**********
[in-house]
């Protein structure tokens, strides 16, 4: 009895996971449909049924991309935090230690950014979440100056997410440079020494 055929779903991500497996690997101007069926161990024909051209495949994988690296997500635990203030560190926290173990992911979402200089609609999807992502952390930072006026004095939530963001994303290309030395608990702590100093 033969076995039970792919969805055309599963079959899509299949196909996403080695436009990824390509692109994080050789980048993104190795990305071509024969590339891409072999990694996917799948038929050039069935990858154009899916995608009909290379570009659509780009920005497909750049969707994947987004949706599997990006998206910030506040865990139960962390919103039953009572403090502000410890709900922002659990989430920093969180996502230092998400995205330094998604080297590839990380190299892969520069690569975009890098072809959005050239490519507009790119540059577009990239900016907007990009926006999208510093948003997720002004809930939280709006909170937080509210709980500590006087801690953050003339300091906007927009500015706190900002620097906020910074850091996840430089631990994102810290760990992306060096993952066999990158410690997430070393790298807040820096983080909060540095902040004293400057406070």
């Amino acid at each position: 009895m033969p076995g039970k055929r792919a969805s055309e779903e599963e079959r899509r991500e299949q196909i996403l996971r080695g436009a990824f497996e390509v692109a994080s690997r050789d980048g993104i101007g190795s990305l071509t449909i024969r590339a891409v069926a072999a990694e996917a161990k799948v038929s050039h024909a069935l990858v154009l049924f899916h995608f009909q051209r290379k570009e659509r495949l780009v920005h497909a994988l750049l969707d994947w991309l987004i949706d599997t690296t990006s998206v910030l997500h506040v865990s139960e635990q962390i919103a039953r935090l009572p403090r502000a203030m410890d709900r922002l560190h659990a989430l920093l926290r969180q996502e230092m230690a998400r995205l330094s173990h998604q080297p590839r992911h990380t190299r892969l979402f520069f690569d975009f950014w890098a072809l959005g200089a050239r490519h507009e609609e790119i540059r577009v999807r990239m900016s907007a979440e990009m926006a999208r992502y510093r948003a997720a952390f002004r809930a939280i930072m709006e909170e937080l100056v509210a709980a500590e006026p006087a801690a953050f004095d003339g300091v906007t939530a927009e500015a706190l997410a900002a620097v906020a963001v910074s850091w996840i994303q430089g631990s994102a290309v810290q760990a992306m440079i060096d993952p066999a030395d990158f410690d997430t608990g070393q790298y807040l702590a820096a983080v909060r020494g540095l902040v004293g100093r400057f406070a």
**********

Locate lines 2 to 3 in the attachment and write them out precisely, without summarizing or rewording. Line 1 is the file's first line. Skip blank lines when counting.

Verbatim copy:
């Protein structure tokens, strides 16, 4: 009895996971449909049924991309935090230690950014979440100056997410440079020494 055929779903991500497996690997101007069926161990024909051209495949994988690296997500635990203030560190926290173990992911979402200089609609999807992502952390930072006026004095939530963001994303290309030395608990702590100093 033969076995039970792919969805055309599963079959899509299949196909996403080695436009990824390509692109994080050789980048993104190795990305071509024969590339891409072999990694996917799948038929050039069935990858154009899916995608009909290379570009659509780009920005497909750049969707994947987004949706599997990006998206910030506040865990139960962390919103039953009572403090502000410890709900922002659990989430920093969180996502230092998400995205330094998604080297590839990380190299892969520069690569975009890098072809959005050239490519507009790119540059577009990239900016907007990009926006999208510093948003997720002004809930939280709006909170937080509210709980500590006087801690953050003339300091906007927009500015706190900002620097906020910074850091996840430089631990994102810290760990992306060096993952066999990158410690997430070393790298807040820096983080909060540095902040004293400057406070």
């Amino acid at each position: 009895m033969p076995g039970k055929r792919a969805s055309e779903e599963e079959r899509r991500e299949q196909i996403l996971r080695g436009a990824f497996e390509v692109a994080s690997r050789d980048g993104i101007g190795s990305l071509t449909i024969r590339a891409v069926a072999a990694e996917a161990k799948v038929s050039h024909a069935l990858v154009l049924f899916h995608f009909q051209r290379k570009e659509r495949l780009v920005h497909a994988l750049l969707d994947w991309l987004i949706d599997t690296t990006s998206v910030l997500h506040v865990s139960e635990q962390i919103a039953r935090l009572p403090r502000a203030m410890d709900r922002l560190h659990a989430l920093l926290r969180q996502e230092m230690a998400r995205l330094s173990h998604q080297p590839r992911h990380t190299r892969l979402f520069f690569d975009f950014w890098a072809l959005g200089a050239r490519h507009e609609e790119i540059r577009v999807r990239m900016s907007a979440e990009m926006a999208r992502y510093r948003a997720a952390f002004r809930a939280i930072m709006e909170e937080l100056v509210a709980a500590e006026p006087a801690a953050f004095d003339g300091v906007t939530a927009e500015a706190l997410a900002a620097v906020a963001v910074s850091w996840i994303q430089g631990s994102a290309v810290q760990a992306m440079i060096d993952p066999a030395d990158f410690d997430t608990g070393q790298y807040l702590a820096a983080v909060r020494g540095l902040v004293g100093r400057f406070a």